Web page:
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Principles Of Chemistry Lab Ii (Chem 1252l) The Molar Mass Of A Volatile Liquid

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University of North Carolina at Charlotte

Principles Of Chemistry Lab Ii (CHEM 1252L)

Determining the Molar Mass of a Volatile Liquid
Introduction
In the world of chemistry, it is crucial to have the ability to determine specific properties
of unknown substances in order to classify and categorize them. These properties include, but are
not limited to: the molar mass of a substance, the molar volume, density (of a gas, liquid, or
solid), partial pressure of a gas, and boiling points. In this experiment, the main focus was to
determine the molar mass of a volatile liquid after vaporization and re-condensation has been
performed. When a gas behaves ideally, it acts in a certain way that, although does not comply
with real gaseous properties, accurately gives information of the quantitative properties of the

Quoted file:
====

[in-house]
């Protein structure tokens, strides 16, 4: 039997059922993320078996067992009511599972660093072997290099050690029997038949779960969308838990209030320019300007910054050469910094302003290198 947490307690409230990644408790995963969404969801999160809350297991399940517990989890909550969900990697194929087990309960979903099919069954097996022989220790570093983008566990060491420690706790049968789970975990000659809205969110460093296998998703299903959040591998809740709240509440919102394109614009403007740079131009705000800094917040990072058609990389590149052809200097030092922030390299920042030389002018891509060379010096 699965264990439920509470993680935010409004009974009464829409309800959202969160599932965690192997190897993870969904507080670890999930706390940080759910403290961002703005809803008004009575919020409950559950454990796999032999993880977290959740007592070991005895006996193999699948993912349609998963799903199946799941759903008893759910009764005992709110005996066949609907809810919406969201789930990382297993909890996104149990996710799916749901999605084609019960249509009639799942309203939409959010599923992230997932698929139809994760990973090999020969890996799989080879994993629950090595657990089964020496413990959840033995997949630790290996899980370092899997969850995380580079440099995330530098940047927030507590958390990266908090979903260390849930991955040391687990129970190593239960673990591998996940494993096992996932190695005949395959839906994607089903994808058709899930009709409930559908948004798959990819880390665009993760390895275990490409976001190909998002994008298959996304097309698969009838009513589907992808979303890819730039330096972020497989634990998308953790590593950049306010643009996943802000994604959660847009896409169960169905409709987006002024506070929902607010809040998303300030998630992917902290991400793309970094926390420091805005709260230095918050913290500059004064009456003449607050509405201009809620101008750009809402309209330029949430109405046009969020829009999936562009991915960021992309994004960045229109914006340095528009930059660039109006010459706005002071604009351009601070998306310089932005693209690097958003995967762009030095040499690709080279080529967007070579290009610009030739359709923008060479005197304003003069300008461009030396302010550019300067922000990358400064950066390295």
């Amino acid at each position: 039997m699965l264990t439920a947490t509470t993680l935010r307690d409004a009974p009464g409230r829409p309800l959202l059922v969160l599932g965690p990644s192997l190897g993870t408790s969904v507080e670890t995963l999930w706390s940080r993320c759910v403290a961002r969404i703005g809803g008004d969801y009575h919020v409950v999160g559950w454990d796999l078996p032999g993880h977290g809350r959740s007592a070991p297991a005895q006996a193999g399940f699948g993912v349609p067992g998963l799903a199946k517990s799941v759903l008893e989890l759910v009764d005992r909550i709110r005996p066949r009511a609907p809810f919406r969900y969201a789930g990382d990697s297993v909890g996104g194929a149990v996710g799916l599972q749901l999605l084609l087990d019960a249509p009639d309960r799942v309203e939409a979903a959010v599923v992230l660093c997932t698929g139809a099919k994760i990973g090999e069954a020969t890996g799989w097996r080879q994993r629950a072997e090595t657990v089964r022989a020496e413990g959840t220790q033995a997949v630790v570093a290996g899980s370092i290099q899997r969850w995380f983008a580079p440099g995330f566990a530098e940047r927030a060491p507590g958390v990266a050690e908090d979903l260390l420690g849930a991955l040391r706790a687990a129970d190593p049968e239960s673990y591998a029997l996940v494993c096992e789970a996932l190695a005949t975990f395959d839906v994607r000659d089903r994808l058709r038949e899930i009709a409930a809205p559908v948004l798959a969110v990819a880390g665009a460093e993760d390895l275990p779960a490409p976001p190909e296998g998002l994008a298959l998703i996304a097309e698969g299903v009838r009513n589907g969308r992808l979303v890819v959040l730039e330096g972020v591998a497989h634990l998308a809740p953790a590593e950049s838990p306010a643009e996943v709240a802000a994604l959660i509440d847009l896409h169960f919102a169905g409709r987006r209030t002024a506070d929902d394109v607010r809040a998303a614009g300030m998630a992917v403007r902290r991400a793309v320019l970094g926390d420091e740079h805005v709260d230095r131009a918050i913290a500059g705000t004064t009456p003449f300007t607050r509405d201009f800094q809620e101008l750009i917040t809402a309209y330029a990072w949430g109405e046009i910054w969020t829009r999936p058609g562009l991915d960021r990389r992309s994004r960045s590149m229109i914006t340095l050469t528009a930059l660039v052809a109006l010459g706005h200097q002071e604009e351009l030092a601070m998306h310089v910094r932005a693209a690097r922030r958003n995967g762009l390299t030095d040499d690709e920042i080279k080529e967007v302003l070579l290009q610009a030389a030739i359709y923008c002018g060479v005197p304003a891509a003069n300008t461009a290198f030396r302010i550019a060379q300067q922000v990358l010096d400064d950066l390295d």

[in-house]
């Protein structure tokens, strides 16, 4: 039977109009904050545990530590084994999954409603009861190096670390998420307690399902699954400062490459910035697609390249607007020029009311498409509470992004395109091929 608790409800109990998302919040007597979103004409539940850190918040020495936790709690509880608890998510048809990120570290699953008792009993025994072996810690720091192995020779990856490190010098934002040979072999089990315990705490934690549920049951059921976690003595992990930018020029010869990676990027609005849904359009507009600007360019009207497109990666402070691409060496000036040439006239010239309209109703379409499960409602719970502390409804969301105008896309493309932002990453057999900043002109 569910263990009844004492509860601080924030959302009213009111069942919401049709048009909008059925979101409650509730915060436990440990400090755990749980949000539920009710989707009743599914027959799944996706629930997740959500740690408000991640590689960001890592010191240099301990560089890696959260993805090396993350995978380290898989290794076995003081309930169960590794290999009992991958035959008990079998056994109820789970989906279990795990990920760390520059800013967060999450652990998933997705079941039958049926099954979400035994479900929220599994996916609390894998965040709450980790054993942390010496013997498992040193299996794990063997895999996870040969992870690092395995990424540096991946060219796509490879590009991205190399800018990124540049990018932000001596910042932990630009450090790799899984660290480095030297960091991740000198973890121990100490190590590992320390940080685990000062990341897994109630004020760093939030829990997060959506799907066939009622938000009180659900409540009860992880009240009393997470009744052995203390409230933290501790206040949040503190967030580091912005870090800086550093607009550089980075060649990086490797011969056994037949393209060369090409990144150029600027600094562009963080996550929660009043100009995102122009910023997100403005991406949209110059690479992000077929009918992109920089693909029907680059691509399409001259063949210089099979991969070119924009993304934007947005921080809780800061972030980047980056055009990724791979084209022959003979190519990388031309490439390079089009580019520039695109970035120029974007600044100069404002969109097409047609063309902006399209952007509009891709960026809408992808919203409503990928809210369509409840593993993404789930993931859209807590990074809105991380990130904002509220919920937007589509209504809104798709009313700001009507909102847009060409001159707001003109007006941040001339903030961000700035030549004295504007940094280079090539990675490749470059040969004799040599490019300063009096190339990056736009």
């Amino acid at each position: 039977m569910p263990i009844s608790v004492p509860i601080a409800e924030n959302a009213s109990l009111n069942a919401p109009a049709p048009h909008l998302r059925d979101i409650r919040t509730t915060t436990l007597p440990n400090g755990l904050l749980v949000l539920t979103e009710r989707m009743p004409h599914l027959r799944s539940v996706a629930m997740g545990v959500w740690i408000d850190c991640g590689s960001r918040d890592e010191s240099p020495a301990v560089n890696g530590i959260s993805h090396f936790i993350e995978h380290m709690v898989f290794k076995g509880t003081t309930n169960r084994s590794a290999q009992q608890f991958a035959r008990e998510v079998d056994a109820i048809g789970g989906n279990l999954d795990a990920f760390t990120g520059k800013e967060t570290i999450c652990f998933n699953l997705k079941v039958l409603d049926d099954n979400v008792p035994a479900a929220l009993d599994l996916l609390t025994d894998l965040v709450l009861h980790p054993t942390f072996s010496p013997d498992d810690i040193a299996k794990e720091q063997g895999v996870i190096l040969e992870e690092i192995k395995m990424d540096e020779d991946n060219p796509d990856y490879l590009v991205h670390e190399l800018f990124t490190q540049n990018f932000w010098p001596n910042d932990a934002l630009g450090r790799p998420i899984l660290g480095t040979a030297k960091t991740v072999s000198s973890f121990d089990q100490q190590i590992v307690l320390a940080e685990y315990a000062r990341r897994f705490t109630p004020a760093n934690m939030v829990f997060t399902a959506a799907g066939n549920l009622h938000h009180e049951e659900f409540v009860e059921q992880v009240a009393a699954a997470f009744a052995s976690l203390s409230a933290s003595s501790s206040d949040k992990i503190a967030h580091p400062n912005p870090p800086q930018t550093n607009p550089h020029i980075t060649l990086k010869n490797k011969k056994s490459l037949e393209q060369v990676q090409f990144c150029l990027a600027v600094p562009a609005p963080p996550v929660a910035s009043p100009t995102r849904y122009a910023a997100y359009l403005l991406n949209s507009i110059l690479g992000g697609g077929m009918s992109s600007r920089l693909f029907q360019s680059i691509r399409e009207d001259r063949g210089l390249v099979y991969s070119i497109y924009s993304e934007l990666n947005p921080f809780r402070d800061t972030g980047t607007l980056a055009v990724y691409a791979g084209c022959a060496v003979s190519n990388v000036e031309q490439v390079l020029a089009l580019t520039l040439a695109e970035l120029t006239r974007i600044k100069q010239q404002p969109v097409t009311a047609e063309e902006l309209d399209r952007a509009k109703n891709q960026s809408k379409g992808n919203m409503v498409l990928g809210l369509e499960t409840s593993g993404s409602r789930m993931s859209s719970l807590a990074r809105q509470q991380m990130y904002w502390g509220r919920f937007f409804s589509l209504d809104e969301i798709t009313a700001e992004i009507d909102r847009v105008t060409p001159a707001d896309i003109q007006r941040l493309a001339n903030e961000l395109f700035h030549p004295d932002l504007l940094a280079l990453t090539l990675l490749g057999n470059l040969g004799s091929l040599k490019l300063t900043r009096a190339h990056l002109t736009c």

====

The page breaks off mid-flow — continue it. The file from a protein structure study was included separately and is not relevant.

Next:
gas. These are related through the ideal gas law:
PV = nRT
Where P is the pressure, V is the volume of the gas, n is the number of moles, R is a gas
constant, and T is the temperature of the gas converted to Kelvin.
It is a well-known fact that the density of a gas is significantly lower than that of a solid
or a liquid, simply because gaseous molecules do not stick together and completely fill the
volume of the container that they are in. Therefore, there is less mass per unit of volume of the
substance in the container. The Dumas method involves condensing a container filled with gas
into a liquid so that the mass of the liquid can be weighed and correlated with the number of
moles of gas that were produced within the flask. Since gases fill the volume of the container in
which they are placed, an effusion hole must be added to the container so that the gas may

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Principles Of Chemistry Lab Ii (Chem 1252l) The Molar Mass Of A Volatile Liquid

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